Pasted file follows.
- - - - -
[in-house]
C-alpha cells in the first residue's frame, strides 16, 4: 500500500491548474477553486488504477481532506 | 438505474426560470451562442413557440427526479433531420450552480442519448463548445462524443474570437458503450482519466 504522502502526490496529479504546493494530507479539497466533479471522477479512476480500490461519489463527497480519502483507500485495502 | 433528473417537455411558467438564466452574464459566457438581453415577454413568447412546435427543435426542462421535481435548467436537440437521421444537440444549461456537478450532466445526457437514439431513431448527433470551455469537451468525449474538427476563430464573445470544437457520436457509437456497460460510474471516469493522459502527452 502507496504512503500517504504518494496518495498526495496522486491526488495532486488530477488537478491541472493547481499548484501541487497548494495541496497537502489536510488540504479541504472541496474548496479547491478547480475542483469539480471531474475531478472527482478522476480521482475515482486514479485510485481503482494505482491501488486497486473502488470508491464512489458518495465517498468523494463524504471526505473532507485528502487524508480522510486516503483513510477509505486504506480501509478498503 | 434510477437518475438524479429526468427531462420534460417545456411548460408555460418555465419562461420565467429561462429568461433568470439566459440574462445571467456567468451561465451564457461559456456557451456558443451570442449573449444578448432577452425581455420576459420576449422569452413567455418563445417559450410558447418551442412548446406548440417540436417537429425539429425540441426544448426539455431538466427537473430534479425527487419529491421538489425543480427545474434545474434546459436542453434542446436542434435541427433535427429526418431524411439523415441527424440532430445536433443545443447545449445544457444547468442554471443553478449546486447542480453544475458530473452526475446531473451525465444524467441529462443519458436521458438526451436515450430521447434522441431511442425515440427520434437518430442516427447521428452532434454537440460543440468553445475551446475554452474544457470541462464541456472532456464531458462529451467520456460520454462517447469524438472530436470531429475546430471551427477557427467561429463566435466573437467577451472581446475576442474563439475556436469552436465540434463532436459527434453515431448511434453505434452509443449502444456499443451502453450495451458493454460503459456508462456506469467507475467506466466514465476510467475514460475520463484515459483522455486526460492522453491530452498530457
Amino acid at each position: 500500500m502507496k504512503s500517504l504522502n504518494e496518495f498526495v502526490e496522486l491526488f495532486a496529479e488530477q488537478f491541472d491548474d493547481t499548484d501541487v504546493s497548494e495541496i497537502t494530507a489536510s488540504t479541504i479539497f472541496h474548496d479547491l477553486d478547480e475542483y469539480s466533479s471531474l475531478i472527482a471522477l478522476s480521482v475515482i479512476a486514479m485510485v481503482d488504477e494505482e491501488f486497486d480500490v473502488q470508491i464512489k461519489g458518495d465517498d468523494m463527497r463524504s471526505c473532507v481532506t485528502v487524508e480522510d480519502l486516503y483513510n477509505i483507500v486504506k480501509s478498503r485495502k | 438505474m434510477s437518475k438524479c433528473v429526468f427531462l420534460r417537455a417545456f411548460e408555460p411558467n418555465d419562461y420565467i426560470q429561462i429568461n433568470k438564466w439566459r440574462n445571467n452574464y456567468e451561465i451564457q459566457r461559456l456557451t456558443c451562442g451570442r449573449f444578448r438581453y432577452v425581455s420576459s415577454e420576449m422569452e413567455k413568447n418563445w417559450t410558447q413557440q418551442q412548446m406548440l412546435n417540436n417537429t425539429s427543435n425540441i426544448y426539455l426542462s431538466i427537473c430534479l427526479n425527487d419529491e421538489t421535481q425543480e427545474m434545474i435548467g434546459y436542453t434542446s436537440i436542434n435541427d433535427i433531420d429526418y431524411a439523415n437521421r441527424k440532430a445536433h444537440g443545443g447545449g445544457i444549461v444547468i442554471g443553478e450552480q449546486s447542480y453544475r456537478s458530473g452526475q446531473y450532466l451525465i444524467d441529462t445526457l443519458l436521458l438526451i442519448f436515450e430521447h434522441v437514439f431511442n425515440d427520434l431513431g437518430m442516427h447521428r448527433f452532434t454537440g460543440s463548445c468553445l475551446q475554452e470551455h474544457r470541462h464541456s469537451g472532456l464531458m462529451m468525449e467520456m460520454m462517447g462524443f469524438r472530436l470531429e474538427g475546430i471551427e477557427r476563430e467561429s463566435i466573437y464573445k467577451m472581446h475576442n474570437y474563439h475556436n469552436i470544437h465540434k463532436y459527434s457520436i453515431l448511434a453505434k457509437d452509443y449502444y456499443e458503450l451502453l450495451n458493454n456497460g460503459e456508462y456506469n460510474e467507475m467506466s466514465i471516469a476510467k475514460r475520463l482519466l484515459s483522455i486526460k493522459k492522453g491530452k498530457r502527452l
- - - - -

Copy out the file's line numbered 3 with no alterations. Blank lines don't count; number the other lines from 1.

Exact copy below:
Amino acid at each position: 500500500m502507496k504512503s500517504l504522502n504518494e496518495f498526495v502526490e496522486l491526488f495532486a496529479e488530477q488537478f491541472d491548474d493547481t499548484d501541487v504546493s497548494e495541496i497537502t494530507a489536510s488540504t479541504i479539497f472541496h474548496d479547491l477553486d478547480e475542483y469539480s466533479s471531474l475531478i472527482a471522477l478522476s480521482v475515482i479512476a486514479m485510485v481503482d488504477e494505482e491501488f486497486d480500490v473502488q470508491i464512489k461519489g458518495d465517498d468523494m463527497r463524504s471526505c473532507v481532506t485528502v487524508e480522510d480519502l486516503y483513510n477509505i483507500v486504506k480501509s478498503r485495502k | 438505474m434510477s437518475k438524479c433528473v429526468f427531462l420534460r417537455a417545456f411548460e408555460p411558467n418555465d419562461y420565467i426560470q429561462i429568461n433568470k438564466w439566459r440574462n445571467n452574464y456567468e451561465i451564457q459566457r461559456l456557451t456558443c451562442g451570442r449573449f444578448r438581453y432577452v425581455s420576459s415577454e420576449m422569452e413567455k413568447n418563445w417559450t410558447q413557440q418551442q412548446m406548440l412546435n417540436n417537429t425539429s427543435n425540441i426544448y426539455l426542462s431538466i427537473c430534479l427526479n425527487d419529491e421538489t421535481q425543480e427545474m434545474i435548467g434546459y436542453t434542446s436537440i436542434n435541427d433535427i433531420d429526418y431524411a439523415n437521421r441527424k440532430a445536433h444537440g443545443g447545449g445544457i444549461v444547468i442554471g443553478e450552480q449546486s447542480y453544475r456537478s458530473g452526475q446531473y450532466l451525465i444524467d441529462t445526457l443519458l436521458l438526451i442519448f436515450e430521447h434522441v437514439f431511442n425515440d427520434l431513431g437518430m442516427h447521428r448527433f452532434t454537440g460543440s463548445c468553445l475551446q475554452e470551455h474544457r470541462h464541456s469537451g472532456l464531458m462529451m468525449e467520456m460520454m462517447g462524443f469524438r472530436l470531429e474538427g475546430i471551427e477557427r476563430e467561429s463566435i466573437y464573445k467577451m472581446h475576442n474570437y474563439h475556436n469552436i470544437h465540434k463532436y459527434s457520436i453515431l448511434a453505434k457509437d452509443y449502444y456499443e458503450l451502453l450495451n458493454n456497460g460503459e456508462y456506469n460510474e467507475m467506466s466514465i471516469a476510467k475514460r475520463l482519466l484515459s483522455i486526460k493522459k492522453g491530452k498530457r502527452l